I'm curious about what people are using, as well. Took a quick look at the reviews online, and people seemed to not like them. They leak, let water in, are expensive, and hold in the sweat. I'll stick to my grocery bags until somebody shows me that Gore-Tex is worth the $30.00 - $60.00 price tag.


Link .
(annapurna) - MLife
Re: GoreTex Socks on 12/14/2011 10:40:09 MST Print View

Hamish McHamish
(El_Canyon) - M

Locale: USA
Re: Re: GoreTex Socks on 12/14/2011 10:50:04 MST Print View

(- Anna linked to Will's BPL review of GoreTex socks -)

Exactly. I figured everyone here had seen this. Dunno why we still have people saying GoreTex socks don't work. I got the Rocky brand ones from Cabela's long ago and they're the shiznit. If you look at some of Will's pics, you see that the GoreTex sock stays up much higher than the top of a trail running shoe. So it provides lots of hightop protection; you don't have to use them with 8" boots. Of course how well they stay up will be affected by how they fit you personally.

It's true that if you use these socks without WP/B pants in steady rain, eventually you will have water running down into them and then its a mess. But how different is that from using plastic bags that fill up with sweat in 10 minutes? Also if I'm going out in rough weather that will be at all cool (the same weather I bring GoreTex socks for), I will have my 7oz pair of Marmot PreCip pants which will overlap the socks. I've gone for days in nonstop rain with this combo and I stayed remarkably dry. If it's warm enough to not need the PreCip pants, it's warm enough not to bring the GoreTex socks.

Quote from Will's review:
"We wore the Rocky Gore-Tex Socks in non-waterproof trail runners (shown without a gaiter for the photo) for snow hiking and snowshoeing in temperatures down to about 20 °F. Our shoes got thoroughly wet but we hardly knew it because our feet stayed dry and warm. When we weighed our socks at home, there was little or no moisture in them. We were impressed!"

Try achieving that performance with bread bags.

I forgot to mention above another great feature of these socks: they allow you to separate the GoreTex from the shoe for much easier drying of both after a super gloppy day on the trail.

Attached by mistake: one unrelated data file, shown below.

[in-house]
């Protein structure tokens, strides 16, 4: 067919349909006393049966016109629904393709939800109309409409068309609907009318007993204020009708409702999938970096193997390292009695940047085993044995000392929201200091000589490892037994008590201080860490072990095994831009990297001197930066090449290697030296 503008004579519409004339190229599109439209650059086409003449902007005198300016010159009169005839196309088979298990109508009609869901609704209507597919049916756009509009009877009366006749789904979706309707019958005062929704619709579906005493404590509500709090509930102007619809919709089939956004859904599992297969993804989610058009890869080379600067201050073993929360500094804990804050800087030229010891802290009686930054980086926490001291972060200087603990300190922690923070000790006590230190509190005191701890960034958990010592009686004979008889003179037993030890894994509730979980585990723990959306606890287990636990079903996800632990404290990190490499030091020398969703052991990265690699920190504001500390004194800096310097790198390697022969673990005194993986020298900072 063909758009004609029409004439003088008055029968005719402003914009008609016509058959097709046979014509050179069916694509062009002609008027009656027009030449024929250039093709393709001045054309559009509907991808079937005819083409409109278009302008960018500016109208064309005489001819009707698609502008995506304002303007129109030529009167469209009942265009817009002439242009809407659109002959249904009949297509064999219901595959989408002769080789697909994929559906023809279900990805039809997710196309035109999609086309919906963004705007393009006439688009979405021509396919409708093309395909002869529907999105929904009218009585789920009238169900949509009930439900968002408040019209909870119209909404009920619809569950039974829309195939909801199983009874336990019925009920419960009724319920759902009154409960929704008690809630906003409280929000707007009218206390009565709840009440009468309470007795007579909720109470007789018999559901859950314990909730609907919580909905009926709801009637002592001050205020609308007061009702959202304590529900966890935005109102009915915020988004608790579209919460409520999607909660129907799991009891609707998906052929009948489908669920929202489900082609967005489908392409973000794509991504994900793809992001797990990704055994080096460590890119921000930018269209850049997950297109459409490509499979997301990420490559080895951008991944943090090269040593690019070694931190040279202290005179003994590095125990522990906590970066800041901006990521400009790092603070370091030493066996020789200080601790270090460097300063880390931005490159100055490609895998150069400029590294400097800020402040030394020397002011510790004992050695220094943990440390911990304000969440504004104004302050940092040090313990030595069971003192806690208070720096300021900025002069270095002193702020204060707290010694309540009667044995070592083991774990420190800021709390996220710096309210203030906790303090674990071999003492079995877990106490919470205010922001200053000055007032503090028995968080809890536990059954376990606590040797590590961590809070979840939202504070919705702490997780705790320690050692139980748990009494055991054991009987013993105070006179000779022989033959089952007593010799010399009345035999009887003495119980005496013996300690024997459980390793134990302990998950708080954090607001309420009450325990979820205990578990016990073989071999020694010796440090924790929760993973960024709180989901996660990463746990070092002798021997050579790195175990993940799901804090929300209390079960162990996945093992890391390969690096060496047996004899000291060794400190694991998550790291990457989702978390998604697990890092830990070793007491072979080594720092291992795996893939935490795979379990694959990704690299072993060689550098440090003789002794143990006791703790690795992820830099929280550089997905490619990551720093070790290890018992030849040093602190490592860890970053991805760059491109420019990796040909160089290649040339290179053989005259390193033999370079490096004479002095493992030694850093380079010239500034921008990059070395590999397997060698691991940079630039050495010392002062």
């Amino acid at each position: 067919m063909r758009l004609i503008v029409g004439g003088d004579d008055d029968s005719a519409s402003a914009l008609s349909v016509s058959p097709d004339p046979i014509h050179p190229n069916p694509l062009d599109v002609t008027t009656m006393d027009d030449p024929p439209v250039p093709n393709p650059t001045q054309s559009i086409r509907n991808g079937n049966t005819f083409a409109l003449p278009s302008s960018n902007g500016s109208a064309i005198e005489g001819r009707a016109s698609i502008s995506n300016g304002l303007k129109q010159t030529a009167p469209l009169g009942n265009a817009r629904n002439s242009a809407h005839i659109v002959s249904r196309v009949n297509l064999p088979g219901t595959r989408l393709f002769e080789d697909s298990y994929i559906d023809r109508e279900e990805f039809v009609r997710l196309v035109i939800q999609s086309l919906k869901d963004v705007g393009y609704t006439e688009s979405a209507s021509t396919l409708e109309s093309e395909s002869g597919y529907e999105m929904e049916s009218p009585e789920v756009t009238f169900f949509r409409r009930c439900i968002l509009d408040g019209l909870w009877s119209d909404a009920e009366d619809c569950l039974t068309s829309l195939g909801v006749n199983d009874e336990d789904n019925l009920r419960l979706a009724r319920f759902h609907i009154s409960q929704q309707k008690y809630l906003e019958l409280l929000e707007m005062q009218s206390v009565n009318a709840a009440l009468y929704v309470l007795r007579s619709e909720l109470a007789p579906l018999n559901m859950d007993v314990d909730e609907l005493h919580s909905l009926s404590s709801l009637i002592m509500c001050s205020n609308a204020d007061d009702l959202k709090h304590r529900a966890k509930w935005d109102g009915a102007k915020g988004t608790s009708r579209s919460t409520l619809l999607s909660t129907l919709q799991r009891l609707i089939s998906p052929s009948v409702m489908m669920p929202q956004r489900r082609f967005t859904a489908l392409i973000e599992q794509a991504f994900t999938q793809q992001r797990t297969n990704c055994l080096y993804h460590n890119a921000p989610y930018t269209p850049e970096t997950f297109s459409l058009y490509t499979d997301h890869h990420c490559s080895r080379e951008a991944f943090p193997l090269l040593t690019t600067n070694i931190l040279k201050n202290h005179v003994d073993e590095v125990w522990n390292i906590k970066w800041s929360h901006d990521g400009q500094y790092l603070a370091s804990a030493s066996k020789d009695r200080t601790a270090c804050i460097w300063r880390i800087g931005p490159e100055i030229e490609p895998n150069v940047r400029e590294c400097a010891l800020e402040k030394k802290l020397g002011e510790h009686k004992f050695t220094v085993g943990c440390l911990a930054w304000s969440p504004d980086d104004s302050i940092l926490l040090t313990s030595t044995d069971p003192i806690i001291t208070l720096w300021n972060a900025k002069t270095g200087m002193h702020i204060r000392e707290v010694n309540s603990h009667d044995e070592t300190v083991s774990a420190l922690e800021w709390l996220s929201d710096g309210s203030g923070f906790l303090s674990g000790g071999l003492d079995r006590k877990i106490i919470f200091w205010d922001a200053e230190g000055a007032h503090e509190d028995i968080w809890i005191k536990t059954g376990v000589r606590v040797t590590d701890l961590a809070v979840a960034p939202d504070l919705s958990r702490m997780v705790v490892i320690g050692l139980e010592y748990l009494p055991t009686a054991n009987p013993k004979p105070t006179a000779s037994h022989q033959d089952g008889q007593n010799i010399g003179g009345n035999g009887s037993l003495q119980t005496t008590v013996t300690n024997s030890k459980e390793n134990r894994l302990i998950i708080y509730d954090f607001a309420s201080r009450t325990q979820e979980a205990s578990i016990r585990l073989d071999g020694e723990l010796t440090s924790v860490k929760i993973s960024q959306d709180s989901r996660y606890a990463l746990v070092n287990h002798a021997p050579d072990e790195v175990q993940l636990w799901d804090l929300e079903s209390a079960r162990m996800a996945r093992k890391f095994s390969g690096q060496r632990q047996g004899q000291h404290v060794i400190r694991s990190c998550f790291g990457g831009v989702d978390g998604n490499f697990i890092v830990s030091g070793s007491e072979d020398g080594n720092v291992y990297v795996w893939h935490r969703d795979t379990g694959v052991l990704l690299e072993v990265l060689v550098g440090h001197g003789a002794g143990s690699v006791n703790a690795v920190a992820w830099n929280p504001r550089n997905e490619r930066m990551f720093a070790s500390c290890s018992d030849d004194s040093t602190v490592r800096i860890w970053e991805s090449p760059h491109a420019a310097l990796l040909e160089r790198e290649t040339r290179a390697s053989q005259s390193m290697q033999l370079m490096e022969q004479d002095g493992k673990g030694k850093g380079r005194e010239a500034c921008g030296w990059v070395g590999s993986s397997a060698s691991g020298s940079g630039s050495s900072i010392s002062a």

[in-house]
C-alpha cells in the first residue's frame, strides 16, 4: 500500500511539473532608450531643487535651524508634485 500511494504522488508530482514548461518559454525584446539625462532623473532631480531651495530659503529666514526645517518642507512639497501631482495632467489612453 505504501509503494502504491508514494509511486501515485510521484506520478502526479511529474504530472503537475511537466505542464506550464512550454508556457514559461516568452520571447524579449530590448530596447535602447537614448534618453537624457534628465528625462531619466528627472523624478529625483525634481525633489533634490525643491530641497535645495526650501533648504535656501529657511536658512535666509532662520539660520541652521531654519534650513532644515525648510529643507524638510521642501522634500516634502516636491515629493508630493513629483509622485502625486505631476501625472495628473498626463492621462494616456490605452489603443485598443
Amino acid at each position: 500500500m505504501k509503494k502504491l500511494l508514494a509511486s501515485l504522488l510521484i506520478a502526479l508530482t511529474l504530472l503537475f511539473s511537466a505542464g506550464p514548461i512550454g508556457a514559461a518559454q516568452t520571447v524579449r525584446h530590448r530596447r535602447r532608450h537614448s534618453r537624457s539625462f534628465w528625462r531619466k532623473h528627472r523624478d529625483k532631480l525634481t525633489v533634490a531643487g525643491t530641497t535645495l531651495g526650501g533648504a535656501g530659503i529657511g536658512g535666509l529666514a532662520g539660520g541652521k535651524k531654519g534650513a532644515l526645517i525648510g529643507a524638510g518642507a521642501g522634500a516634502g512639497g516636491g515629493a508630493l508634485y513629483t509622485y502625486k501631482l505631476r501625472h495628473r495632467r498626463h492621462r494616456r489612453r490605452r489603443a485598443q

Edited by El_Canyon on 12/14/2011 11:00:41 MST.

Nick Gatel
(ngatel) - MLife

Locale: Southern California
Re: Re: Re: GoreTex Socks on 12/14/2011 10:58:19 MST Print View

Will R did a 3 part series on winter footwear systems. One of his best in my opinion. Take a look at it. The Rocky GoreTex socks have worked out fine for me for snow work, but in winter you need to size up your shoes, meaning a dedicated winter shoe.

Overall I have been disappointed in GoreTex shoes, as mentioned by others. However I have a pair I sometimes wear for winter desert hiking where I expect cold, lots of loose sand, and limited precipitation. The material keeps out the sand. If I anticipate water crossings, puddles, etc. the GoreTex shoes stay at home.

Luke Schmidt
(Cameron) - MLife

Locale: The WOODS
Goretex Socks on 12/14/2011 10:59:28 MST Print View

I think mine were Sealskins or something like that. They were the cheapest I could find at REI. They do wear out a bit faster than normal Goretex. I think I heard 3 weeks of continues use somewhere. They also dont' stretch as much as normal socks so make sure they fit well. I wear them over a pair of smartwool socks. Good socks make any kind of goretex footwear much more enjoyable. Even if they leak a bit they are still going to help keep the mud and cold out better.
Again I usually like breathable trail runners but really muddy conditions are a bit different. I've seen some conditions that were just so nasty I would have got boots of some kind if I was going to spend a lot of time there.

Diplomatic Mike

Locale: Under a bush in Scotland
Rockys on 12/14/2011 11:04:30 MST Print View

+1 for Rockys.
When the supply started drying up over here, i stockpiled a few pair.

Clint Hewitt
(WalkSoftly33) - F

Locale: New England
Re: Rockys on 12/14/2011 11:21:02 MST Print View

+1 on Rockys

Keep my feet dry when other are cold and wet.

My only complaints:

Slightly narrow and constricting in the fore foot

Top of the sock around the ankle is inadequate. I.e if its raining and you are wearing shorts water will run down your legs and into the top of the socks, loose and non waterproof material.

I have been thinking about sewing a two inch band of neoprene in place of the flimsy fabric on top. Tighter stretchy fit, water proof seal.

Diplomatic Mike

Locale: Under a bush in Scotland
Re Rockys on 12/14/2011 11:25:36 MST Print View

"if its raining and you are wearing shorts water will run down your legs and into the top of the socks"

If it's warm enough to wear shorts, i woudn't be wearing my Rockys.

Edit. I find the top of the socks tight, but i've got walkers calves. ;)

Edited by MikefaeDundee on 12/14/2011 11:27:33 MST.

Clint Hewitt
(WalkSoftly33) - F

Locale: New England
Re: Re Rockys on 12/14/2011 11:35:54 MST Print View

The time I was most thankful for my Rockys was when it was just above freezing in the smokies, raining, everyone got to camp with miserable cold wet feet, mine were only cold, granted I had pants on.

Yea I guess it is just I love hiking in shorts and not pants even when it is colder out. For the freedom of movement, but I want to keep my feet warm and dry. Rockies come close to accomplishing that. With some improvement I think they could be perfect.

Err by walkers calves do you mean kankles?

Travis Leanna
(T.L.) - MLife

Locale: Wisconsin
Re: Re: Re Rockys on 12/14/2011 11:44:21 MST Print View

Clint, any issues with the narrowness? I just got a pair and noticed that they were a little snug around the balls of my feet. I'm most worried about blisters caused from cramped toes.